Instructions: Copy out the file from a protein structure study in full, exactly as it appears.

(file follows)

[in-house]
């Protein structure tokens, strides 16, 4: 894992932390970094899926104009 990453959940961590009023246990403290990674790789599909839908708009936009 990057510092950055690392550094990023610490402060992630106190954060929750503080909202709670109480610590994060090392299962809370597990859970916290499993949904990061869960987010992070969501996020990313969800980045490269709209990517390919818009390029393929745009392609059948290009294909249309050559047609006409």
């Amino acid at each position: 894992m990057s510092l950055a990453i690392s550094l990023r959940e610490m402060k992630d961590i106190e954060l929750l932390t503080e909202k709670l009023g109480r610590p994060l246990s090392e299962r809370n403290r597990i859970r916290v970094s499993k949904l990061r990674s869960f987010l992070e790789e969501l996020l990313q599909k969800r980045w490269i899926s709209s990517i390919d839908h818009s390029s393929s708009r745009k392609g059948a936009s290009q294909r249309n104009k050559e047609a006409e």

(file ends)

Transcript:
[in-house]
């Protein structure tokens, strides 16, 4: 894992932390970094899926104009 990453959940961590009023246990403290990674790789599909839908708009936009 990057510092950055690392550094990023610490402060992630106190954060929750503080909202709670109480610590994060090392299962809370597990859970916290499993949904990061869960987010992070969501996020990313969800980045490269709209990517390919818009390029393929745009392609059948290009294909249309050559047609006409």
């Amino acid at each position: 894992m990057s510092l950055a990453i690392s550094l990023r959940e610490m402060k992630d961590i106190e954060l929750l932390t503080e909202k709670l009023g109480r610590p994060l246990s090392e299962r809370n403290r597990i859970r916290v970094s499993k949904l990061r990674s869960f987010l992070e790789e969501l996020l990313q599909k969800r980045w490269i899926s709209s990517i390919d839908h818009s390029s393929s708009r745009k392609g059948a936009s290009q294909r249309n104009k050559e047609a006409e």